Create Javascript MVC Framework in less than 200 lines (part-1)

Create Javascript MVC Framework in less than 200 lines (part-1)

Why ?

It is required to write javascript code in a robust and secure way. If you've a large scale application then you can use popular frameworks like Angular JS, Knockout JS, Backbone JS, etc.

But if you've a small application then you need to write your code in a robust and secure manner. In order to achieve this you can use MVC pattern.

If we want to have a MVC Pattern framework then we need to have following concepts.

What ?

  • Routes and Controllers
  • Factory (for code reusability)
  • Constants
  • Template loading and binding
  • Flexiblie integration of modules


So, let's achieve this step by step.

1. Know about 'return' keyword in javascript functions.

2. Concept of class's and objects in javascript

3. Know about Javascript design patterns.

4. Architect your framework.

5. Concept of factories.

6. Concept of constants.

7. Concept of Dependancy Injection

8. Concept of routes and controllers.

9. Sample app


1. About "return" keyword

In javascript functions, if you return something from function then it acts as a public item.

Examples:

Returning a value:

function getAValue(){
var a = 10;
return a;
}

In function "getAValue" a is a private variable, but you can access it through return that variable.

var new_a = getAValue();
console.log(new_a);

Output:

10


Returning an object with values:

function getAnObject(){

var Obj = {
'key1':'val1',
'key2':'val2'
}

return Obj;
}
var new_obj = getAnObject();
console.log(new_obj);

Output:

{'key1':'val1', 'key2':'val2'}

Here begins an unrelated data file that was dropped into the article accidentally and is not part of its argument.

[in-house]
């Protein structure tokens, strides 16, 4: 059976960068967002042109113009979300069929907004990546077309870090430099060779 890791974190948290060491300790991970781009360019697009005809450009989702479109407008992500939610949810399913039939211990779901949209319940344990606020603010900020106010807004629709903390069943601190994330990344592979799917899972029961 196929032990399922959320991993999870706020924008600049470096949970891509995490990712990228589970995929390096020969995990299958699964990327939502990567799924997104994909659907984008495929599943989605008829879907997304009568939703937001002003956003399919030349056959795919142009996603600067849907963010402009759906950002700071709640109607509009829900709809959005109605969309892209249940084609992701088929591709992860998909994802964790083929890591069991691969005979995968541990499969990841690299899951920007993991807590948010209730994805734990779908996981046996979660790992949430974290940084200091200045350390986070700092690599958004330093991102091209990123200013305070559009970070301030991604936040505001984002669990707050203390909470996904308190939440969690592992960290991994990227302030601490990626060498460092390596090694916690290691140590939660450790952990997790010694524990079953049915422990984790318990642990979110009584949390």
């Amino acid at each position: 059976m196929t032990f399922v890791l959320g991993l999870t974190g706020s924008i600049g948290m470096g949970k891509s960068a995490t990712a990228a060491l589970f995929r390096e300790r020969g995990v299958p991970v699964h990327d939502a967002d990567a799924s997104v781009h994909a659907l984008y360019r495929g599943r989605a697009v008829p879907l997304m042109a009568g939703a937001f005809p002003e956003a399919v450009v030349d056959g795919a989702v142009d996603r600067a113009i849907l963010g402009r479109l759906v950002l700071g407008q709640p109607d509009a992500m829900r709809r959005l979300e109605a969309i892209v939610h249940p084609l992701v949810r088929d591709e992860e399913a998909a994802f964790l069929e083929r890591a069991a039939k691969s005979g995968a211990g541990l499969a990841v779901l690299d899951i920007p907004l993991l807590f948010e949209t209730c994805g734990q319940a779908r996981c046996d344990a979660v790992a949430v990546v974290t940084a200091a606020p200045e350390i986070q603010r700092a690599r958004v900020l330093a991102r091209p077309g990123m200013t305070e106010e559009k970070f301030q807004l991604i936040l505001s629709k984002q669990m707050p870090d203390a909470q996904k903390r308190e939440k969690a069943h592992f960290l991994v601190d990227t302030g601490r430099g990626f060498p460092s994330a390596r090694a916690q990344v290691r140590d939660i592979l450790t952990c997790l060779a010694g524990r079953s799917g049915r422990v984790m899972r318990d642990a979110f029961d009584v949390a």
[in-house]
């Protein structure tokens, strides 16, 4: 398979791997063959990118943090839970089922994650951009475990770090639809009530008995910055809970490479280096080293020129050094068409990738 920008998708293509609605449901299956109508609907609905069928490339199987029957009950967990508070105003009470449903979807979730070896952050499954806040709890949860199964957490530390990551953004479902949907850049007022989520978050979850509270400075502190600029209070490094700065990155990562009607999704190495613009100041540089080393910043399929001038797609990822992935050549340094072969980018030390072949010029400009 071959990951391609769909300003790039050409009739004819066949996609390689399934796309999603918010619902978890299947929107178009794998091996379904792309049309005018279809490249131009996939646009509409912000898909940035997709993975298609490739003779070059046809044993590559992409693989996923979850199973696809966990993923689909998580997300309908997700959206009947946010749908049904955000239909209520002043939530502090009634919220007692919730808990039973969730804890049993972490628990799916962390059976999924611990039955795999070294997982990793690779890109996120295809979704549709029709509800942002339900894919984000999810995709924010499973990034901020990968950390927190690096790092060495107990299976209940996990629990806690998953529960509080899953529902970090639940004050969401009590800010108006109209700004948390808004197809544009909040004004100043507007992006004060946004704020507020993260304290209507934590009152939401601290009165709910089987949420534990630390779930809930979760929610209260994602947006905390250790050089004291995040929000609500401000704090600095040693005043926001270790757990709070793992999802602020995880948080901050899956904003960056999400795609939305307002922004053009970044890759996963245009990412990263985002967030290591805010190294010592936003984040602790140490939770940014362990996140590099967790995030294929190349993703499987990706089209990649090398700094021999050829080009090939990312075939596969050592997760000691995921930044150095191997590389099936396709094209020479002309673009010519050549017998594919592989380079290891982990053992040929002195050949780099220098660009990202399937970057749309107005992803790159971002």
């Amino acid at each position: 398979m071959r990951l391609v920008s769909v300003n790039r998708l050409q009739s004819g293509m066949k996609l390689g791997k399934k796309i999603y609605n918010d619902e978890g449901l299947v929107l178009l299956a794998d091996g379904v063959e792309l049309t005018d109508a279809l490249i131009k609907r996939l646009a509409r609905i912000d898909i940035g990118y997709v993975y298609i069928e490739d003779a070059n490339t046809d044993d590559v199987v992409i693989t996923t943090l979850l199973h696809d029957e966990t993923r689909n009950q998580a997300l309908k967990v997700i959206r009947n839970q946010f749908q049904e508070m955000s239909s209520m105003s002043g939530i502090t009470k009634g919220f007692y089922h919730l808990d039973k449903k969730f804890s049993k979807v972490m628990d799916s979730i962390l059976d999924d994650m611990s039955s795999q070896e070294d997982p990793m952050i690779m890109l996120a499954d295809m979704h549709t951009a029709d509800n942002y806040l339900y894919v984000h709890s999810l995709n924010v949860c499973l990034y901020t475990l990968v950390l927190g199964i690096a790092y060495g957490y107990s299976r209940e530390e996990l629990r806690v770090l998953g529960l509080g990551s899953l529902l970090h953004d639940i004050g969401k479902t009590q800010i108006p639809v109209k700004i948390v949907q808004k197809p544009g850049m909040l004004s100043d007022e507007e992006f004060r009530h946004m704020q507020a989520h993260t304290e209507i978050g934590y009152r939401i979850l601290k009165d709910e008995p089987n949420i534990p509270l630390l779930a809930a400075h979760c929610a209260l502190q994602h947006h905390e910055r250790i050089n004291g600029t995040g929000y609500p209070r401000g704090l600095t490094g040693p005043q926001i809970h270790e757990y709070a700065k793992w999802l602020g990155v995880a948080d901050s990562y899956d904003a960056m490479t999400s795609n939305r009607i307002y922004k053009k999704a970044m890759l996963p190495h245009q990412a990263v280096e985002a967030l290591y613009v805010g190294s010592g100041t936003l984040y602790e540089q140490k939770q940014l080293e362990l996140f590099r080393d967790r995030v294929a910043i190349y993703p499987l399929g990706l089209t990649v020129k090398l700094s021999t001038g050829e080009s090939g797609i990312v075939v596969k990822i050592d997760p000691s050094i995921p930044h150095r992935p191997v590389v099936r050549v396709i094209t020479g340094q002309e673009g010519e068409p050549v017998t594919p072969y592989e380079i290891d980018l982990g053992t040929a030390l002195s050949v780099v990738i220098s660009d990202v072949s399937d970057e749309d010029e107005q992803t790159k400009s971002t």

Returning a function

function getAFunction(){

var func = function(){
console.log("im a private function");
}
return func;
}
var new_func = getAFunction();
console.log(new_func);

Output:

function(){
console.log("im a private function");
}


Returning an object with functions

function getFunctions(){
var funcs = {
        'func1': function(){
         console.log("im func1");
    },
     
        'func2': function(){
         console.log("im func2");
    },
}
   return funcs;
}
var new_funcs = getFunctions();
console.log(new_funcs);

Output:

{func1: function(){ console.log("im func1")}, func2: function(){ console.log("im func2") }}


2. Concept of Objects and Privacy

In JavaScript, there are different ways to create an object. The function is a first-class object. That affords us numerous ways in which to use them that other languages simply cannot. For example we can pass functions as arguments to other functions and/or return them. Functions also play a highly specialized role in Object creation, because objects require a constructor function to create them - either explicitly or implicitly. Another salient feature of the JavaScript language is that it is interpreted at runtime. This is relevant because code can be written and evaluated at runtime.


Objects

JavaScript is fundamentally about objects. Arrays are objects. Functions are objects. Objects are objects. So what are objects? Objects are collections of name-value pairs. The names are strings, and the values are strings, numbers, booleans, and objects (including arrays and functions). Objects are usually implemented as hashtables so values can be retrieved quickly.

If a value is a function, we can consider it a method. When a method of an object is invoked, the this variable is set to the object. The method can then access the instance variables through the this variable.

Objects can be produced by constructors, which are functions which initialize objects. Constructors provide the features that classes provide in other languages, including static variables and methods.